Book Review: Dead End in Norvelt
Dead End in Norvelt by Jack Gantos. 2011.
In this wacky mix of memoir and fiction, Jack Gantos—who is both the author and the protagonist—starts out by saying, “School was finally out and I was standing on a picnic table in our backyard getting ready for a great summer vacation when my mother walked up to me and ruined it.” And of course, what could ruin a summer more than having to get up early and going to work.
Jack’s elderly neighbor, Miss Volker, writes the obituaries for all of the original founders of Norvelt, a cooperative community established during the Great Depression and praised by Eleanor Roosevelt. However, Miss Volker’s arthritis has become so bad that she cannot write any more—in fact, she can’t do many things unless she first soaks her hands in melted wax to loosen them up and ease the pain. So Jack’s job is to take notes and then type up the obituary and get it to the newspaper office in time for printing. Miss Volker’s obituaries are great—quirky facts about the deceased combined with somewhat pertinent town history and world events.
But now, in 1962, there aren’t many original Norvelt residents left, just a few old ladies, and after they are gone, Miss Volker plans to move to Florida to live with her sister. But when they start dying off rather quickly, some people start to wonder if Miss Volker might just be a little too anxious to get out of Norvelt.
But Jack believes that Miss Volker is guilt-free. After all, she helped fix his nose—which always tends to spew blood whenever he is surprised, nervous, or scared. So, despite his being “grounded for life,” he sets out to prove her innocence—and ends up trying to figure out if Girl Scout cookies, a homemade airplane, a man who rides a tricycle, a funeral home, Hell’s Angels, and rat poison have anything to do with the deaths.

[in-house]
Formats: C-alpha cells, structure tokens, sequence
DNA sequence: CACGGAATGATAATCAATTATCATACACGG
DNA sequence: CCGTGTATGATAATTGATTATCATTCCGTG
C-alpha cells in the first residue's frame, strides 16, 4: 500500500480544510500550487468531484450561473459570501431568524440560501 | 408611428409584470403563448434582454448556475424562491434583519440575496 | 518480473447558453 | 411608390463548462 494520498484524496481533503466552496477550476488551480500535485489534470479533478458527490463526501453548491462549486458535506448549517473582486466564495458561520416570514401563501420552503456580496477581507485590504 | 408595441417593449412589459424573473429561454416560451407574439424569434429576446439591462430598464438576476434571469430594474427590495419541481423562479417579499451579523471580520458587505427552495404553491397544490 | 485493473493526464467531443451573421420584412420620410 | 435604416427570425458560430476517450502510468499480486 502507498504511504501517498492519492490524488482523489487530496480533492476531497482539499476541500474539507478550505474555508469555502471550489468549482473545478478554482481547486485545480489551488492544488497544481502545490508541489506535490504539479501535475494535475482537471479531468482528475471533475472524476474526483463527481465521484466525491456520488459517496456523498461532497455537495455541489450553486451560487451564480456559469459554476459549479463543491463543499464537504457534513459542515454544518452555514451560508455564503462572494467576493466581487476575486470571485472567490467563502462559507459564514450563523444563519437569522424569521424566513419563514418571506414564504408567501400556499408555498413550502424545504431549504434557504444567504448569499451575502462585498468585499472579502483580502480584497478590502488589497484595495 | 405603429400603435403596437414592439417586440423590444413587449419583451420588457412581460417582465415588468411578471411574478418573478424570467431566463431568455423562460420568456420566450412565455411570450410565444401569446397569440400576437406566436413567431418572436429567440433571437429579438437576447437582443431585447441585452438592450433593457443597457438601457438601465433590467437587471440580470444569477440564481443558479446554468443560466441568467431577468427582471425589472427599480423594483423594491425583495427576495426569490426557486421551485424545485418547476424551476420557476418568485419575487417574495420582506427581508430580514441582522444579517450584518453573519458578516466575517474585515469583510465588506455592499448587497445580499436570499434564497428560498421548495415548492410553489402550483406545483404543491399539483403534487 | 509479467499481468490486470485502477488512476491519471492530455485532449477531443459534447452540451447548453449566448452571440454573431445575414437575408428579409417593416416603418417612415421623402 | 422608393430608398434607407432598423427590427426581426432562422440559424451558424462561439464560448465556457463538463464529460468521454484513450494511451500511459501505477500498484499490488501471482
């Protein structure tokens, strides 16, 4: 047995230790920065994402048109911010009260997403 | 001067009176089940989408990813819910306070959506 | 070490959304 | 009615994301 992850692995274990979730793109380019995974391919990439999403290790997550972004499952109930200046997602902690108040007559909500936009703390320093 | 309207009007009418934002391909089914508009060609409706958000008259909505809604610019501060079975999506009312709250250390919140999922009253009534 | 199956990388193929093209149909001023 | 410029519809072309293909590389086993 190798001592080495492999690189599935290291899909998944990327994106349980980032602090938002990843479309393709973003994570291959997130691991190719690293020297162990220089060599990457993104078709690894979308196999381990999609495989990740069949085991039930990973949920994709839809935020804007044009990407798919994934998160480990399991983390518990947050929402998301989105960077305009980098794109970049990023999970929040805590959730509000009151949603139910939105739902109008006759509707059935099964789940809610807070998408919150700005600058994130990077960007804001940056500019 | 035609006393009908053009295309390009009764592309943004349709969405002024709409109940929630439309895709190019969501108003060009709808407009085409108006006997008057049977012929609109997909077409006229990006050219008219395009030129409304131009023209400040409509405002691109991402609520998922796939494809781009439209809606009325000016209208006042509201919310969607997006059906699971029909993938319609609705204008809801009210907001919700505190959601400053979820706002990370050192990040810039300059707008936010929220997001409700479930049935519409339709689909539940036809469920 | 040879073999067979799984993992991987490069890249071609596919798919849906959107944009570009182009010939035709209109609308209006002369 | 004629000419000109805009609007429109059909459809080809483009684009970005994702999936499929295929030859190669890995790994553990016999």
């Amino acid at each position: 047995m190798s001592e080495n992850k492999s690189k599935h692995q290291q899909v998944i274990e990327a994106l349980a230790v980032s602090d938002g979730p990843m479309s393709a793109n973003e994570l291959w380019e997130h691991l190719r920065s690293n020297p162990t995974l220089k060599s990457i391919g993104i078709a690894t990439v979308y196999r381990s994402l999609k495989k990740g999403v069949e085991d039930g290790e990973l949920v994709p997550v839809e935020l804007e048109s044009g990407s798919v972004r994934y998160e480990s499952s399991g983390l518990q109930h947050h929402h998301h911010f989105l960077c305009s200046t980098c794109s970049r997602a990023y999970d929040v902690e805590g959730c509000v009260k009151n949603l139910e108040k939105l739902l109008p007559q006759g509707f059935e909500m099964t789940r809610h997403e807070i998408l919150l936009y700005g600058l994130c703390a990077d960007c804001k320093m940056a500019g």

One of the best things about Dead End in Norvelt is the book’s language, which is full of humor and satire. Both the character Jack and Miss Volker reflect on everything from gossip to Inca gold to the place of history in the present, and their musings are often hilarious (“His idea of a revolution is coloring outside the lines.”)
The characters in the book were well-described and, as in real life, are quirky and unpredictable. And Jack’s character grows significantly throughout the book. Though he is easily frightened and hesitant about seeing or doing anything remotely dangerous, he finds the courage to do what he is afraid of…even while his nose bleeds and though he might faint afterwards. I personally felt very drawn to Jack and his “nose problem”—especially since I had the same issue with my nose when I was growing up.
In an interview at the end of the audiobook edition, Jack Gantos (the author) talks about what is real and what is fiction in the book. The town of Norvelt and its history are real as described in the book, and Miss Volker was a real character, though Gantos changed her name. His descriptions of Jack’s parents were spot-on, and as a youngster, Gantos really did have horrible nosebleeds, “vicious splashy nosebleeds which I was kind of famous for with big wads of paper sticking out of my nose.”
Give this book to kids who like history or mystery, especially those who enjoy getting grossed out with descriptions of copious amounts of blood.